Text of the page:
Although the term “neuro-enhancement” may be new and unfamiliar, humans since time immemorial have been trying to improve their mental and physical abilities through learning, nutrition, and different drugs or chemicals. For example, acquiring several languages at a young age, playing a musical instrument, and being exposed to a rich and stimulating environment are known to have highly beneficial effects on cognitive performance, and perhaps even that morning cup of coffee can be thought of as giving a boost to brain power.
However, in addition to such widely used enhancements, innovative medical technologies are currently being developed to help those afflicted by various illnesses, such as Alzheimer's Disease, that lead to impaired cognitive functioning. Such technologies may turn out to provide benefits to healthy people as well, which raises a whole series of complex questions about who should be able access such technologies and under which conditions. The issues are many, and challenging, ranging from expert topics around risk-benefit analyses, to broader concerns about social justice, and the limits of intervening into seemingly natural processes.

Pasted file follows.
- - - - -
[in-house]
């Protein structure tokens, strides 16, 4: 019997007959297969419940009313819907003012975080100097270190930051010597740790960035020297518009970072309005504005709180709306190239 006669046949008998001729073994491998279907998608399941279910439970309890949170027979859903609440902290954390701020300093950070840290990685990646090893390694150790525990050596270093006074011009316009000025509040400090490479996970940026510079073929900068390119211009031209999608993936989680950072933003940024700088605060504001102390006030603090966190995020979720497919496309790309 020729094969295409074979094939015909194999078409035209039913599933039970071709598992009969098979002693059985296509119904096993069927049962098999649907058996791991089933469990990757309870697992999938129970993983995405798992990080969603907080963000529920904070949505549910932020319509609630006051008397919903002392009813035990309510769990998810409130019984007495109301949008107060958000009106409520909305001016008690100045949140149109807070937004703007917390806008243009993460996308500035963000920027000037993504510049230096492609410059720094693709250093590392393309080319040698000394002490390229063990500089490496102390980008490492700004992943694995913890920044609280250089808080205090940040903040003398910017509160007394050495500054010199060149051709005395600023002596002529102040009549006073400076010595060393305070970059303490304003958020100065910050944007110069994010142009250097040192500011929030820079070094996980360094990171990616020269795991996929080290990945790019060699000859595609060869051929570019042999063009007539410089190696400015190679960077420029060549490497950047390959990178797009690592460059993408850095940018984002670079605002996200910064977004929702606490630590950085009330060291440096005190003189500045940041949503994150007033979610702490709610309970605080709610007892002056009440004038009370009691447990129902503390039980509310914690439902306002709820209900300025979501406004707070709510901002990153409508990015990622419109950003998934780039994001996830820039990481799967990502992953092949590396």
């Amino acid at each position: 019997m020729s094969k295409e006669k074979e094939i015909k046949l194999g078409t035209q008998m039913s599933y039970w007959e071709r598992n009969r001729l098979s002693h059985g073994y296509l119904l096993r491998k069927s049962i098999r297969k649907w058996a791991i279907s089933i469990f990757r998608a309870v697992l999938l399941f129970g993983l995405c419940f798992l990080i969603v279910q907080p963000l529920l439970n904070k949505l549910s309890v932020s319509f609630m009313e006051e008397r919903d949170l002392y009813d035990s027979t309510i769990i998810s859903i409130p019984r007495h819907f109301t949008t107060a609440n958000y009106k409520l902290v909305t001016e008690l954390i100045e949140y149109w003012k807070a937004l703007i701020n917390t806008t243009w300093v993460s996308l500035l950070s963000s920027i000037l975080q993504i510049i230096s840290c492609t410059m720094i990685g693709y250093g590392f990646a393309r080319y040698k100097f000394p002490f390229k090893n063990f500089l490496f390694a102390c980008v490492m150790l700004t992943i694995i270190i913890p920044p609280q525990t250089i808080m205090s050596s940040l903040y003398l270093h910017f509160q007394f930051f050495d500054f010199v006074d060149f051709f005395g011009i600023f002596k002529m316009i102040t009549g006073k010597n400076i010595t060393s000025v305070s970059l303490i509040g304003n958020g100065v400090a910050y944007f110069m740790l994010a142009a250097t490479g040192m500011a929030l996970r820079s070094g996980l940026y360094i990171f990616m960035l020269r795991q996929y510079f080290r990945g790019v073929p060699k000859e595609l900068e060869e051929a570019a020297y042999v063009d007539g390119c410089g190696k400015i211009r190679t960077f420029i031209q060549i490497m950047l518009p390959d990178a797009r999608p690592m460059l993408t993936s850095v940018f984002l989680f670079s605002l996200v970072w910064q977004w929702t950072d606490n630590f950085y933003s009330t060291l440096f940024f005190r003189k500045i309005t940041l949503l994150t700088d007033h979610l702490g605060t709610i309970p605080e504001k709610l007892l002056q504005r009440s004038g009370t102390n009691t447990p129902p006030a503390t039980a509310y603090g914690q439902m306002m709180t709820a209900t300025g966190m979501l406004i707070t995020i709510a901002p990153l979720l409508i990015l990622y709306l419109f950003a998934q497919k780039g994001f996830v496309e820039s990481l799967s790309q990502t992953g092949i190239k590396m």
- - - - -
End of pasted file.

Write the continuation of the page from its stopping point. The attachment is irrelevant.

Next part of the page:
Neuro-enhancement is therefore an issue involving almost all segments of society, from infants to the elderly: students, teachers, parents, doctors, politicians, scientists, and so on. NERRI's aim is to bring all these groups together and discuss the challenging topics raised by neuro-enhancement. We're just about to move into full swing and had spent the most recent consortium meeting in Barcelona in November to plan our activities for 2014. This gathering also provided an excellent opportunity to interview NERRI Project members about neuro-enhancement and what our work is trying to accomplish.
You can check out Agni Kortsidaki, Dr. Ana Noronha, Professor Alexandre Quintanilha, Professor Hub Zwart, and Prof. George Gaskell address these and many other interesting issues in an introductory video about NERRI.
Image credits: Gonçalo Praça
Video credits: Imre Bard